Is California’s Gambling War the Costliest Campaign in US History? Sure

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tThe campaign that could bring legalized sports betting to California is the costliest battle in US history, costing $400 million, pitting wealthy indigenous tribes against online gambling companies in a potentially multi-billion dollar market.

Californians have been bombarded with advertisements for months, many of which make promises far beyond a hefty payout from a slot game. Some advertisements from the consortium of gambling companies barely mention online betting.

Instead, the ads tease a plethora of new revenue benefits — helping those without housing, helping those with mental illness, and providing financial security for poorer countries that haven’t seen any windfall from casino gambling. Further obscuring the issue: There are two sports betting questions on the ballot.

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The skeptics include Democratic state governor Gavin Newsom, who has not taken a position on either proposal, but has said Proposition 27 is “not a homeless initiative,” despite claims in advertisements.

Jack Pitney, a political scientist at Claremont McKenna College, said “something for nothing” promises had historically been used to sell state lotteries as a borderless source of education funding. It was political merchant art, “not a panacea,” he said.

With much at stake, more than $400 million has been raised so far — easily a national record for a ballot fight and nearly doubling the previous California figure achieved in 2020 — with seven weeks to go. the vote ends on November 8.

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“They’re spending hundreds of millions because billions are at stake,” said longtime Democratic adviser Steven Maviglio, referring to possible future profits from extensive gambling in the state of nearly 40 million people.

“Both sides will get really rich in the long run,” said Maviglio, who is not involved in the campaign. It could “become a permanent source of funding for a handful of companies — or a handful of tribes.”

It could all be a bad bet.

With the midterm elections approaching, voters are in a bad mood and cynical about political sales pitches. And with two similar proposals on the ballot, history suggests voters tend to get confused and grab the “no” lever on both.

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“When in doubt, people vote no,” Pitney said.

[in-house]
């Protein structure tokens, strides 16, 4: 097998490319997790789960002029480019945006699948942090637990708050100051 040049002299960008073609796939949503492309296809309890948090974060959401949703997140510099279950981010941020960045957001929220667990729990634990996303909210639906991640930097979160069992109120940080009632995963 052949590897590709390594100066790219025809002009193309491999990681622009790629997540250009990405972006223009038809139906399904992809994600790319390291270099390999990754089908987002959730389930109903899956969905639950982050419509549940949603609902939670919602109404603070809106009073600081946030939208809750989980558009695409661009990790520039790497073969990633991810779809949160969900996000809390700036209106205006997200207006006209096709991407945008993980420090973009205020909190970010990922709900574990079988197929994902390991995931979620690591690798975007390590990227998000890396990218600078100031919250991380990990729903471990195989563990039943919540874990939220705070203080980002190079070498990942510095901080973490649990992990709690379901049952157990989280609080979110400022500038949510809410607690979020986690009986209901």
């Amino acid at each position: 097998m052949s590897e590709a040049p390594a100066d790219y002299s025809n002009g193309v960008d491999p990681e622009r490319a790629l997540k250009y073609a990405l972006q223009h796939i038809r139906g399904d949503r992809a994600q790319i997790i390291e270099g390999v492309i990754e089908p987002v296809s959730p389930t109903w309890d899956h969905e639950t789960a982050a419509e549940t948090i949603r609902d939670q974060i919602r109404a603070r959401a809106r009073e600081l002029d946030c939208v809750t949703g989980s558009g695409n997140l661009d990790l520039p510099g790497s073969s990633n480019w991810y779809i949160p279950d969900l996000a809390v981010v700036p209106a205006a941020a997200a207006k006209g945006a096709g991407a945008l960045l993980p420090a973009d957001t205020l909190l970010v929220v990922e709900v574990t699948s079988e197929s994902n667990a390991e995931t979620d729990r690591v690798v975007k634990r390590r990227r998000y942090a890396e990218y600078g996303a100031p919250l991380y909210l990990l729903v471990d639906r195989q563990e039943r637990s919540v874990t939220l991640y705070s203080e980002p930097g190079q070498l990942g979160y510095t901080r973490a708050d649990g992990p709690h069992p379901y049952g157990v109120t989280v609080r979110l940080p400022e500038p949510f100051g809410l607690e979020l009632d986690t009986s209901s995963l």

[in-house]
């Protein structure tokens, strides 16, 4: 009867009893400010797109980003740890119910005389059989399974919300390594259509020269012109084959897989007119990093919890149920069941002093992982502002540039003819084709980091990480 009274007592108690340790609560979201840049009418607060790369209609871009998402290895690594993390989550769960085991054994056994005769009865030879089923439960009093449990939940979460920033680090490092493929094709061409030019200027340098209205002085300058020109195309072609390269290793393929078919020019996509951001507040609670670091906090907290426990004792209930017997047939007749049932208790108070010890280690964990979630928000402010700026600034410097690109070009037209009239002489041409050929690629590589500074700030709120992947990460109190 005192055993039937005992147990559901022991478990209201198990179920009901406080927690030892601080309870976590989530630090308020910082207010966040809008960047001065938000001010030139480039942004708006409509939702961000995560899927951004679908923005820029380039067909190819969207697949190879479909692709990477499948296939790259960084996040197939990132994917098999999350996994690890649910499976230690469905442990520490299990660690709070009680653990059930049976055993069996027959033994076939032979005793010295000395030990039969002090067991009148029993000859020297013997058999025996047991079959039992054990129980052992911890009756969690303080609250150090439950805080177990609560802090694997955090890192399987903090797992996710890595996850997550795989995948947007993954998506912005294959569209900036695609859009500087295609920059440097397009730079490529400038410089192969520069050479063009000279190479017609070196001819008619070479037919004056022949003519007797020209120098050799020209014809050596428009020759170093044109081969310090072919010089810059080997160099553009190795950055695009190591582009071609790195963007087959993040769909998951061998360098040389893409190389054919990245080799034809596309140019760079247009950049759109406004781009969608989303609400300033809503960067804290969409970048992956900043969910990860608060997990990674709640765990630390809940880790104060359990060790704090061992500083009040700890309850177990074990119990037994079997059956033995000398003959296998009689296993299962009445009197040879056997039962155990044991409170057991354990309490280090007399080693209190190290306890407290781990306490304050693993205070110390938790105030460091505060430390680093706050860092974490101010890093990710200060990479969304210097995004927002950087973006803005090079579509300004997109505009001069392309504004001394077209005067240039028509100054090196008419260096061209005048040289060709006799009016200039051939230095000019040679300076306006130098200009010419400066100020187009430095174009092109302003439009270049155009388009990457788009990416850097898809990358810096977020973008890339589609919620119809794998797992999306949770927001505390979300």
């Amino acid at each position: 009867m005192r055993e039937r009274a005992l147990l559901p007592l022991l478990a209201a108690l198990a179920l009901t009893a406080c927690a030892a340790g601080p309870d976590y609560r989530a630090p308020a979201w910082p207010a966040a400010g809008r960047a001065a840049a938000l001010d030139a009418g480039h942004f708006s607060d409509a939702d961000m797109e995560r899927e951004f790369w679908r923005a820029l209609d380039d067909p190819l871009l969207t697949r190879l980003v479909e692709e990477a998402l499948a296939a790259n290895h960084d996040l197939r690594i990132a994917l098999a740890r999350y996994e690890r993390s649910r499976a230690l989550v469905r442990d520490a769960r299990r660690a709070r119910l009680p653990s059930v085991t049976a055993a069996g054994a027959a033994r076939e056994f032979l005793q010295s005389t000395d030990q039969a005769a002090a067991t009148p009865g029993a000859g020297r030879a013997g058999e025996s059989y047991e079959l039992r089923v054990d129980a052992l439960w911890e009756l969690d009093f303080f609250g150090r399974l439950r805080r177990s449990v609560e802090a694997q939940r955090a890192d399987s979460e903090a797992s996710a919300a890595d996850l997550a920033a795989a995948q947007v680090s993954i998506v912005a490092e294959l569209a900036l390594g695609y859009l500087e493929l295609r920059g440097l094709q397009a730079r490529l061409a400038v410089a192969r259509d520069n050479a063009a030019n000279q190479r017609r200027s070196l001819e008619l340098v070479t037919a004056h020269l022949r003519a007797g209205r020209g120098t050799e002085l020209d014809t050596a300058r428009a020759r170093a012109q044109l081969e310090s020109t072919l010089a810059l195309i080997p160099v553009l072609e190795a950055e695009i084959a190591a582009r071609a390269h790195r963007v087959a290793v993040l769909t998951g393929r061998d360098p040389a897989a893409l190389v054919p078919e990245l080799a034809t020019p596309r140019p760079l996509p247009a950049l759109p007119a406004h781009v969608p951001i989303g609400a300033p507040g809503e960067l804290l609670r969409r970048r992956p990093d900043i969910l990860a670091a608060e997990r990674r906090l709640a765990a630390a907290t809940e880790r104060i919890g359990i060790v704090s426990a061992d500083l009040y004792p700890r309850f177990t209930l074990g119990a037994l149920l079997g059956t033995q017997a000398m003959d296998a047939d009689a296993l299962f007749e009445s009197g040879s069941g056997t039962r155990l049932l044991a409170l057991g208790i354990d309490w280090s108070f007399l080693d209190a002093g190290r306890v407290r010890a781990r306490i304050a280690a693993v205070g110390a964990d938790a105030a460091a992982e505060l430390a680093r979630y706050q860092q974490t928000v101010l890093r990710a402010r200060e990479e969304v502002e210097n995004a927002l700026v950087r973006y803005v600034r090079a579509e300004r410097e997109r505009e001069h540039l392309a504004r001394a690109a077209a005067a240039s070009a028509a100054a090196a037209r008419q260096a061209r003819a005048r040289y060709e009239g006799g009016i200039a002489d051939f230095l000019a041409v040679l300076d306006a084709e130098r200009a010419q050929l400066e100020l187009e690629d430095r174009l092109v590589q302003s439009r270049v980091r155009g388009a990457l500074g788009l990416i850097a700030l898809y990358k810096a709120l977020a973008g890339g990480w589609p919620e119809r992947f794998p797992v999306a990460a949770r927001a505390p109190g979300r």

Competitive measure paints a confused picture

In California, gambling is now allowed on horse racing, in casinos run by native lands, in card rooms, and through the state lottery. But the state is a bit behind in sports betting, which has spread all over the country.

The two proposals would pave the way for sports betting, but in strikingly different ways.

A casino in Rohnert Park, California. The campaign that could bring legalized sports betting to the state has sparked a battle over what could become the country’s most lucrative marketplace. Photo: Eric Risberg/UKTN

Proposition 27 is supported by DraftKings, BetMGM, FanDuel – the latter being the official odds provider for the UK Time News – and other national sports betting providers. The proposal would change state law to allow online sports betting for adults over the Internet and on phones or other mobile devices.

Multi-state operators would be required to partner with a country involved in gambling, or licensed countries could participate themselves. However, the nations claim they would have to give up some of their independence to enter into the deal. A tax would cover regulatory costs, with the bulk of the rest going to homelessness programs, with some going to countries not involved in online betting.

A rival proposal backed by many countries, Proposition 26, would allow people to bet personally on sporting events at retail locations — casinos operated by tribes and the state’s four licensed horse racing tracks. Part of a 10% tax would help enforce gambling laws and programs to help people with gambling addictions. It could also open the way for roulette and dice games in tribal casinos.

A handful of political committees are at the center of the fray, raising funds and competing for public support.

The Yes on 26, No on 27 committee, sponsored by more than two dozen indigenous countries, raised about $108 million this month, state records show. Among the major donors: Federated Indians of Graton Rancheria ($30m), the Pechanga Band of Indians ($25m) and the Yocha Dehe Wintun Nation ($20m). They are all enriched with their own casinos.

Another committee looking to cover Proposition 27 is backed by countries, including the San Manuel Band of Mission Indians, and has raised about $91 million.

Their main rival, the Yes on 27 commission, backed by sports betting, has generated approximately $169 million in loans and donations.

A committee opposing Proposition 26, backed by card clubs, has raised more than $41 million for the fight. The proposal includes enforcement changes that the clubs see as an attempt to give tribes a virtual monopoly on all gambling in the state.

Despite the high claims of new revenue for the state, it is not clear what the tax benefits of both proposals could be.

A muddle of political support is in the mix, and voters are witnessing a deluge of competing claims.

The No on 26 commission says wealthy tribes want to abuse the system to gain unprecedented gambling revenues and political influence.

Rob Stutzman, a spokesperson for the No on 27 committee, warned that up to 90% of the proposal’s profits could go to the gambling companies and “you know a measure is bad news when both the Democratic and Republican parties oppose it.” to postpone.”

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